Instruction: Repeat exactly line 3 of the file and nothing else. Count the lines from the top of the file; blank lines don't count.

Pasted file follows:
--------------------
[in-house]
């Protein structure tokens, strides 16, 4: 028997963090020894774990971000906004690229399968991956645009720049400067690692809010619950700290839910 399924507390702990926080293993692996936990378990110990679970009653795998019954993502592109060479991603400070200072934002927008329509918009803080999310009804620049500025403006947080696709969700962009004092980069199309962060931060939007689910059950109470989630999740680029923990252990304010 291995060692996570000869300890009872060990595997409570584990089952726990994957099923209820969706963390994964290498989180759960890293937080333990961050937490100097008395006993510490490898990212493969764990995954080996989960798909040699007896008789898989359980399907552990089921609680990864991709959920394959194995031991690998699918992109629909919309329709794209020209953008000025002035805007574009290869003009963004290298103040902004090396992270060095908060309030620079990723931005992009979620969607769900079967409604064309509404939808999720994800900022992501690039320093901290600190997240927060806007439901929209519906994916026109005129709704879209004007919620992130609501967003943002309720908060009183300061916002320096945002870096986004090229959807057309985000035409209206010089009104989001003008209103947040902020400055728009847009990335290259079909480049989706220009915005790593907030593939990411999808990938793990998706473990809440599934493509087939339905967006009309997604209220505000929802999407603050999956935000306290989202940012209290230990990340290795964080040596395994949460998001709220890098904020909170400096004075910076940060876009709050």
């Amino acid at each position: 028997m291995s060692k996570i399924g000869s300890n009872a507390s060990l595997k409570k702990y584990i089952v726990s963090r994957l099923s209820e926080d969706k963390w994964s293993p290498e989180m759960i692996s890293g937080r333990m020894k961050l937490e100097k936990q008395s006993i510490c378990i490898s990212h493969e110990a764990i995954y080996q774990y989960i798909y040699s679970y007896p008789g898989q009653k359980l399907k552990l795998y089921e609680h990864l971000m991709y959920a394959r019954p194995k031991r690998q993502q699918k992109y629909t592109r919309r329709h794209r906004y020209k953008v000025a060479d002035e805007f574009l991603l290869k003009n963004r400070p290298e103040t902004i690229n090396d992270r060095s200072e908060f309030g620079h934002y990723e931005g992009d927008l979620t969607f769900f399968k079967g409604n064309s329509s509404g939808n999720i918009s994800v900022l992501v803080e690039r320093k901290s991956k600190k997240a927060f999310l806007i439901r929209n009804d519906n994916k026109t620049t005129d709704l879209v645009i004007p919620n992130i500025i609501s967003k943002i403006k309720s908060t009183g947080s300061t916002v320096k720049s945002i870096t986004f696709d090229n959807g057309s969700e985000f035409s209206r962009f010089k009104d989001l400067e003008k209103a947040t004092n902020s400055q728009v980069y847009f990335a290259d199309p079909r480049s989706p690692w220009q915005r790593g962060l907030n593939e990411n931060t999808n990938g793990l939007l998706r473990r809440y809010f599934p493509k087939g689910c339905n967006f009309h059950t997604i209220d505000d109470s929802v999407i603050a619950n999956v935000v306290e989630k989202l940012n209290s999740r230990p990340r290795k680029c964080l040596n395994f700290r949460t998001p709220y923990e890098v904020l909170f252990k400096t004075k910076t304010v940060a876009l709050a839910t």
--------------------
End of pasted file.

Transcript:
């Amino acid at each position: 028997m291995s060692k996570i399924g000869s300890n009872a507390s060990l595997k409570k702990y584990i089952v726990s963090r994957l099923s209820e926080d969706k963390w994964s293993p290498e989180m759960i692996s890293g937080r333990m020894k961050l937490e100097k936990q008395s006993i510490c378990i490898s990212h493969e110990a764990i995954y080996q774990y989960i798909y040699s679970y007896p008789g898989q009653k359980l399907k552990l795998y089921e609680h990864l971000m991709y959920a394959r019954p194995k031991r690998q993502q699918k992109y629909t592109r919309r329709h794209r906004y020209k953008v000025a060479d002035e805007f574009l991603l290869k003009n963004r400070p290298e103040t902004i690229n090396d992270r060095s200072e908060f309030g620079h934002y990723e931005g992009d927008l979620t969607f769900f399968k079967g409604n064309s329509s509404g939808n999720i918009s994800v900022l992501v803080e690039r320093k901290s991956k600190k997240a927060f999310l806007i439901r929209n009804d519906n994916k026109t620049t005129d709704l879209v645009i004007p919620n992130i500025i609501s967003k943002i403006k309720s908060t009183g947080s300061t916002v320096k720049s945002i870096t986004f696709d090229n959807g057309s969700e985000f035409s209206r962009f010089k009104d989001l400067e003008k209103a947040t004092n902020s400055q728009v980069y847009f990335a290259d199309p079909r480049s989706p690692w220009q915005r790593g962060l907030n593939e990411n931060t999808n990938g793990l939007l998706r473990r809440y809010f599934p493509k087939g689910c339905n967006f009309h059950t997604i209220d505000d109470s929802v999407i603050a619950n999956v935000v306290e989630k989202l940012n209290s999740r230990p990340r290795k680029c964080l040596n395994f700290r949460t998001p709220y923990e890098v904020l909170f252990k400096t004075k910076t304010v940060a876009l709050a839910t």